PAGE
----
Are you interested in finding out more about the subtleties of journal entries and finance for non financial managers? Would you benefit from training in finance and accounting concepts and principles?
Have you ever wondered why you can’t understand a word that accountants and financial managers say? Well, speaking in accounting and finance jargon is deliberate of course, because if everyone knew the jargon, then we wouldn’t need specialists.
Now some of this is good, but increasingly it’s not so good, particularly when it means that nonfinancial managers don’t get an even break.
If you are a nonfinancial manager, such as an engineer, scientist or lawyer, who wants to understand more about the principles and concepts of management accounting and finance, here is an example of something that can and does happen that is worthy of a little attention and understanding. It is the use of “journal” entries in the accounting system.
Now firstly, if you thought that a set of accounts was an exact replica of the status of a company at any time, then let me tell you about “journal” entries. Journal entries are used when preparing a set of accounts to accommodate some of the vagaries of the accounting system by, for instance, allowing the distribution of a large payment over the duration of a year. An example would be say a large payment for insurance that it would be unfair to lump into a monthly accounting report because it would distort the result and could result in the declaration of a loss when in fact there was a profit. So the accountant, by the magic of a “journal” entry will artificially defer the full impact of the payment by removing eleven twelfths of the payment from this month’s accounts and deferring it for future entry.
All management accounting systems provide for the use of Journals which are a useful and entirely legal method of “adjusting” the accounts to fairly represent the accounting position. Because they are a powerful tool, they must always be documented and well audited when used.
They have a natural self-correcting nature because provided the accounts are audited by a professional, they will be corrected if they are unfairly affecting the end of year result. It is also possible to track their use between audits because of the magic of “cause and effect” accounting, which requires that for every credit there must be a debit, so the evidence of improper use of journal entries will be evident somewhere in the Balance Sheet.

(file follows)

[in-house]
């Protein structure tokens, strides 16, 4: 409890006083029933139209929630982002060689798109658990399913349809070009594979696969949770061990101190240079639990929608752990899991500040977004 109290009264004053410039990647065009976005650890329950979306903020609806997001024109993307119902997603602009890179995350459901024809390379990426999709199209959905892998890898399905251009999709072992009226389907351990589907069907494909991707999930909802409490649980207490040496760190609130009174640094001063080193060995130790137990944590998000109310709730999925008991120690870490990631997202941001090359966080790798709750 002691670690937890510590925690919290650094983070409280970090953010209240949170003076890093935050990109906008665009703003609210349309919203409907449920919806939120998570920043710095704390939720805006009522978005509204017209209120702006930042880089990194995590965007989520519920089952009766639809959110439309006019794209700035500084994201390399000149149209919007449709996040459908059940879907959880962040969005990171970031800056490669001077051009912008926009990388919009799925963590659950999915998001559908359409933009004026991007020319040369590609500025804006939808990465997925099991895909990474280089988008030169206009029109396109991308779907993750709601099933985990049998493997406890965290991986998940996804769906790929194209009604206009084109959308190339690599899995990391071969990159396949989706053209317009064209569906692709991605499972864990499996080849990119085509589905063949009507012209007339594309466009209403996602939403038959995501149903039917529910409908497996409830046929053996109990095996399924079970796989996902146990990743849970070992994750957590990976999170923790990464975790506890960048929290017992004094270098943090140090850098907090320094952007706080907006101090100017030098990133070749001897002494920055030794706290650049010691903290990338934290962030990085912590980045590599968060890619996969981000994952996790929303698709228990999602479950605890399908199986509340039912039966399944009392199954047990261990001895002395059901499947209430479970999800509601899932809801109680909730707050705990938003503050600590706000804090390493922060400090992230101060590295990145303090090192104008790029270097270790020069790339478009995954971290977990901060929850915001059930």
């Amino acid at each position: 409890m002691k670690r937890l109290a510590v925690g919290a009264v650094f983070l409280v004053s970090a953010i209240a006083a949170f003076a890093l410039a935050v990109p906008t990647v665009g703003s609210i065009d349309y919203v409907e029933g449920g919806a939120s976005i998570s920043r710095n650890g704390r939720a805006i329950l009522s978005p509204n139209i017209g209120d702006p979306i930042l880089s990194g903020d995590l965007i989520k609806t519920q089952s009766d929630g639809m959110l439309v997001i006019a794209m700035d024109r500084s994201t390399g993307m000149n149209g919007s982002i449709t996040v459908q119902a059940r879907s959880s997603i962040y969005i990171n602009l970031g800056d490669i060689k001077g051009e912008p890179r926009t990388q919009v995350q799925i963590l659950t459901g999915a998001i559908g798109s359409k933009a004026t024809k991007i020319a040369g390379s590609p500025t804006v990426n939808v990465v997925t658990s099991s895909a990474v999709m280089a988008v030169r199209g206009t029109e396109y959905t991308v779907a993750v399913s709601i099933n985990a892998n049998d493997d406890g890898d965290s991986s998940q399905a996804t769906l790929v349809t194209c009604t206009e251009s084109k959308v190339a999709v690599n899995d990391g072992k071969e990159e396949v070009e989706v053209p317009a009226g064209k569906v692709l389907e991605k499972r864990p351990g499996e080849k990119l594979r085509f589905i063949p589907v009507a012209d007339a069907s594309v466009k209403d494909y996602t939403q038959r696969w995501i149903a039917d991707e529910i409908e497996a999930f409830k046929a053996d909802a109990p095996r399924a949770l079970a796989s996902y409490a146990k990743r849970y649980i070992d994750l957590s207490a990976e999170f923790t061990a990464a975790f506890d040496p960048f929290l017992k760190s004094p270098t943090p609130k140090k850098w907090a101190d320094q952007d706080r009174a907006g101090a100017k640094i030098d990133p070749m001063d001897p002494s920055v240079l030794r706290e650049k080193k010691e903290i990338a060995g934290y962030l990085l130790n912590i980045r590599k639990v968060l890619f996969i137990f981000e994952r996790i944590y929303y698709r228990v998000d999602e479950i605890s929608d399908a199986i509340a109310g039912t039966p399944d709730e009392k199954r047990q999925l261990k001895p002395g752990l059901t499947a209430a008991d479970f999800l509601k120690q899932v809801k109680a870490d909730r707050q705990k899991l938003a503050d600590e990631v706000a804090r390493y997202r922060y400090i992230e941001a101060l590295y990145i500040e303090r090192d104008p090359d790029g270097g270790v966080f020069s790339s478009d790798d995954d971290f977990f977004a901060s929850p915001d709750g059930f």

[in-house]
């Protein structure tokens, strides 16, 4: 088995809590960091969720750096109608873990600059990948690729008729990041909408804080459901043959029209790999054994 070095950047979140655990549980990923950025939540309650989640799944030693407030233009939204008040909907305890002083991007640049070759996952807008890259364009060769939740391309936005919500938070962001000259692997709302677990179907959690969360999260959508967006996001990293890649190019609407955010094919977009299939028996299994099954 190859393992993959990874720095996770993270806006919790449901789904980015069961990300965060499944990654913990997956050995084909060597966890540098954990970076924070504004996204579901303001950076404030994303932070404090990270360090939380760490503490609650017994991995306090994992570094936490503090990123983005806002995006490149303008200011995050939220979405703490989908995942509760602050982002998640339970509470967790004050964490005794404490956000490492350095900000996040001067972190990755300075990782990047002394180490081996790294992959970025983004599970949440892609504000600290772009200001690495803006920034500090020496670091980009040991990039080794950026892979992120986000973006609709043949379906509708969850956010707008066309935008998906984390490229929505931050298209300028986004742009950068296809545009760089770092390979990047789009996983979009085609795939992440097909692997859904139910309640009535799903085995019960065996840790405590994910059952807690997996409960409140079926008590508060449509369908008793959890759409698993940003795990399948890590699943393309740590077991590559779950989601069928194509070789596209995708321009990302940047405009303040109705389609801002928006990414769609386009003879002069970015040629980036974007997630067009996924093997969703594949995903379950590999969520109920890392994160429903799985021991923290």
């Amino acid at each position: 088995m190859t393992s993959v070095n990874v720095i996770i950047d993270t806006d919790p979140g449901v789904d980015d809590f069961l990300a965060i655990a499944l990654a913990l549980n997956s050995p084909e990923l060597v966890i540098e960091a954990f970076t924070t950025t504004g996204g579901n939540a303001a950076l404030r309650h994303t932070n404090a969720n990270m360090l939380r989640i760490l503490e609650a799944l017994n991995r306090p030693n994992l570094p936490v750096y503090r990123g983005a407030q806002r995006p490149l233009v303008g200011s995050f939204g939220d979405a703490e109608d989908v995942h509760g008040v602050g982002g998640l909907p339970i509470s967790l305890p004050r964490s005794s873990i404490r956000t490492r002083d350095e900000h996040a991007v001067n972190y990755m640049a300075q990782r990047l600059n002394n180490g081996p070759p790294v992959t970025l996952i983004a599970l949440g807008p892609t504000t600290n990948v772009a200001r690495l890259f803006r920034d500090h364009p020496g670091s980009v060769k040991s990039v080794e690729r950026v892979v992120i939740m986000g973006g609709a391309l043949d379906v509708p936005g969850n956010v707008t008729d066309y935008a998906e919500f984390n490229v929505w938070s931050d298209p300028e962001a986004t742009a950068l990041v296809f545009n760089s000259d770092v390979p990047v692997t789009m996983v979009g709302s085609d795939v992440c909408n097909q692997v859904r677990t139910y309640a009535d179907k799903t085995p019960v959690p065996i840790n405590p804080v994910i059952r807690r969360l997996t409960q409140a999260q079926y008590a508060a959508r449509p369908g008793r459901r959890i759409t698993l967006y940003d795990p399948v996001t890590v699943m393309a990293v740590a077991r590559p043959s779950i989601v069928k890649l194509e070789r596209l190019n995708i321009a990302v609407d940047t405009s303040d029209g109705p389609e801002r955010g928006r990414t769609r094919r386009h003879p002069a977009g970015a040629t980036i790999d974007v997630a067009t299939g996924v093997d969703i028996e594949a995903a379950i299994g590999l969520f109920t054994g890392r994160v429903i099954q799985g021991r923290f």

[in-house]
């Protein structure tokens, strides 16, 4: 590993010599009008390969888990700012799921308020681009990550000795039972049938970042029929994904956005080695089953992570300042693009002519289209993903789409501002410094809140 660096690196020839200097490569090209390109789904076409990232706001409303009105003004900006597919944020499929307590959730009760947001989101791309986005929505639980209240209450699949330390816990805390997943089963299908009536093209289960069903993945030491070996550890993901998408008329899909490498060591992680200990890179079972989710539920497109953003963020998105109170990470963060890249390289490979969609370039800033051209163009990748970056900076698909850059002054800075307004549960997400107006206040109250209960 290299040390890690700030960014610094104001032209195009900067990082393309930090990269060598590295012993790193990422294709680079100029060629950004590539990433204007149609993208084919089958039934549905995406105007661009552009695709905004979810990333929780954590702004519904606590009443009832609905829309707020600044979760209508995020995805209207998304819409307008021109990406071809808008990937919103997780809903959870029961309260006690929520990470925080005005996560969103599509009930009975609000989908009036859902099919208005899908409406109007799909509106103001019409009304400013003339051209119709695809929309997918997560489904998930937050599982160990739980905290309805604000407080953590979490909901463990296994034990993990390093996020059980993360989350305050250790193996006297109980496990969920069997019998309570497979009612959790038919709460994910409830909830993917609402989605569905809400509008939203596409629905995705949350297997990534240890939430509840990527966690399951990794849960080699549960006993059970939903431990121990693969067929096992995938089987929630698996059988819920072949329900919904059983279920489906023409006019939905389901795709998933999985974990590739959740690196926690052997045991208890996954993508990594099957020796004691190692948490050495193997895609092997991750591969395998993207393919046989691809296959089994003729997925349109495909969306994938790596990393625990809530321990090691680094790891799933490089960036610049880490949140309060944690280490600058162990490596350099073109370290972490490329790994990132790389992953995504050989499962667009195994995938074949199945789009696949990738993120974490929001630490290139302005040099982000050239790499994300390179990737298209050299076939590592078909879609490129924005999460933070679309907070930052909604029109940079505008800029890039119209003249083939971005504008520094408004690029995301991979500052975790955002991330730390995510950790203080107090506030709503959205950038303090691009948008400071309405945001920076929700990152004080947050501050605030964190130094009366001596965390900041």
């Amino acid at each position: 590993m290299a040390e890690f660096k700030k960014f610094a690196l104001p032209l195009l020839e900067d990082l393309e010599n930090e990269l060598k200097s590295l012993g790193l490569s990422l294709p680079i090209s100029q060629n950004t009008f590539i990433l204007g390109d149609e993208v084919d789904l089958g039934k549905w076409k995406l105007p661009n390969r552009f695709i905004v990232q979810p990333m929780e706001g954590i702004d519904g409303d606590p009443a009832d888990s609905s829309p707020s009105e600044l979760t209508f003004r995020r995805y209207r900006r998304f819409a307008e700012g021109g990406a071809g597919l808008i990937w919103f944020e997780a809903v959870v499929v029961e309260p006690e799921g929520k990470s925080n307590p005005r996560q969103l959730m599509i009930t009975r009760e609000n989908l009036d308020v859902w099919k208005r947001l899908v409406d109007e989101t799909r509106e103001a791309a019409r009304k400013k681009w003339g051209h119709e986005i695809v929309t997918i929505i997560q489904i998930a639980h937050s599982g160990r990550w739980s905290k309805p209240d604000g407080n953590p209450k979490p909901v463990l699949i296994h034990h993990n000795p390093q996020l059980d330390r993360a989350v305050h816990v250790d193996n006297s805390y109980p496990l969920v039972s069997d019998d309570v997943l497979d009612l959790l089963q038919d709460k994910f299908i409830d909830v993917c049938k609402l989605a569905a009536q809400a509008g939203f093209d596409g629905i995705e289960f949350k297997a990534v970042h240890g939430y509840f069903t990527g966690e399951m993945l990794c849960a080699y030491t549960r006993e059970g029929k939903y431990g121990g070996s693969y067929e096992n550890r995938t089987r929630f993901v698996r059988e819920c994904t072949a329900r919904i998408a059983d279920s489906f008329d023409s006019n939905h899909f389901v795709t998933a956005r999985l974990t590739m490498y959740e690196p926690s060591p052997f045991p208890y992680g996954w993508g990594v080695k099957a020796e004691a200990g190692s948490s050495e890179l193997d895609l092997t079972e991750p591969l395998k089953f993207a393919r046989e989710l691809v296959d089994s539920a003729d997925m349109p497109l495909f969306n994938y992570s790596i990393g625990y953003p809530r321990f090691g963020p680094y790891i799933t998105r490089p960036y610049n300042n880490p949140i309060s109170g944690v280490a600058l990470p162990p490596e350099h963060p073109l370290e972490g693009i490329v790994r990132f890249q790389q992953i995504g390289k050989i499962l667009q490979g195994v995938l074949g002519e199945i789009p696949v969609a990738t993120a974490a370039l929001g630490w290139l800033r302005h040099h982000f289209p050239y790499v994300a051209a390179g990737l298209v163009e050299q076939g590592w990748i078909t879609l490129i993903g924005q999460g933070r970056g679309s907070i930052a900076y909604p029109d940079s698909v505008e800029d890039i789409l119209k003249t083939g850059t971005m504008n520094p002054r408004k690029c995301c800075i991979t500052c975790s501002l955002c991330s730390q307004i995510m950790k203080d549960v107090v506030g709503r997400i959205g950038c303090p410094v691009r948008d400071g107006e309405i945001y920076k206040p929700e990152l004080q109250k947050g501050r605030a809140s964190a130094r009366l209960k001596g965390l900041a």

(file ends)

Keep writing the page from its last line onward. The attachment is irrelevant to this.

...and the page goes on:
However, it doesn’t take much of a stretch of the imagination to see that they are a tool that can be used carelessly or recklessly when management is under pressure and the thought of the end of the year seems far away. Understand when this type of adjustment is being made and be aware of the impact and future repercussions.
Ross Bauld is a Principal at Continuing Professional Development with over 30 years of professional experience in infrastructure, asset and resource management including leading private and public sector organizations at Chief Executive level. In October 2103, Continuing Professional Development will be offering online courses developed by Ross Bauld on Finance for Non Financial Managers and Technical Professionals. Part 1 covers Finance Fundamentals, the Big Picture, Company Accounts and Cash Flow.
Are you a non financial manager who wants training in finance and accounting concepts and principles, so that you can upskill and take a more advanced role in the management or leadership of your organisation? To find out more about our online courses visit Finance for Technical Professionals-Part 1
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Other posts in this series: Finance for non financial Managers – Asset accounting finance